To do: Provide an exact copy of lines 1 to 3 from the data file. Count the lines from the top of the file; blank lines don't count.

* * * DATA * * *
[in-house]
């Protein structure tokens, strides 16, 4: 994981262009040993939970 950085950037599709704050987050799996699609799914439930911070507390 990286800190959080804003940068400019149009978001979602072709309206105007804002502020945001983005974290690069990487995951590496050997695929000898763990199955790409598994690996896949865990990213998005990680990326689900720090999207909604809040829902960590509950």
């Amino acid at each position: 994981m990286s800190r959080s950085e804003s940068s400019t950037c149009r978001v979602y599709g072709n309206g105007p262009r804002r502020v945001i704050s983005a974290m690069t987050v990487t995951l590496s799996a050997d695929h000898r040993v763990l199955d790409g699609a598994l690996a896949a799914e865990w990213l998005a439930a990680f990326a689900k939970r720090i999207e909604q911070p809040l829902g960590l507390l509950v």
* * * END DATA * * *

[in-house]
């Protein structure tokens, strides 16, 4: 994981262009040993939970 950085950037599709704050987050799996699609799914439930911070507390 990286800190959080804003940068400019149009978001979602072709309206105007804002502020945001983005974290690069990487995951590496050997695929000898763990199955790409598994690996896949865990990213998005990680990326689900720090999207909604809040829902960590509950």
């Amino acid at each position: 994981m990286s800190r959080s950085e804003s940068s400019t950037c149009r978001v979602y599709g072709n309206g105007p262009r804002r502020v945001i704050s983005a974290m690069t987050v990487t995951l590496s799996a050997d695929h000898r040993v763990l199955d790409g699609a598994l690996a896949a799914e865990w990213l998005a439930a990680f990326a689900k939970r720090i999207e909604q911070p809040l829902g960590l507390l509950v």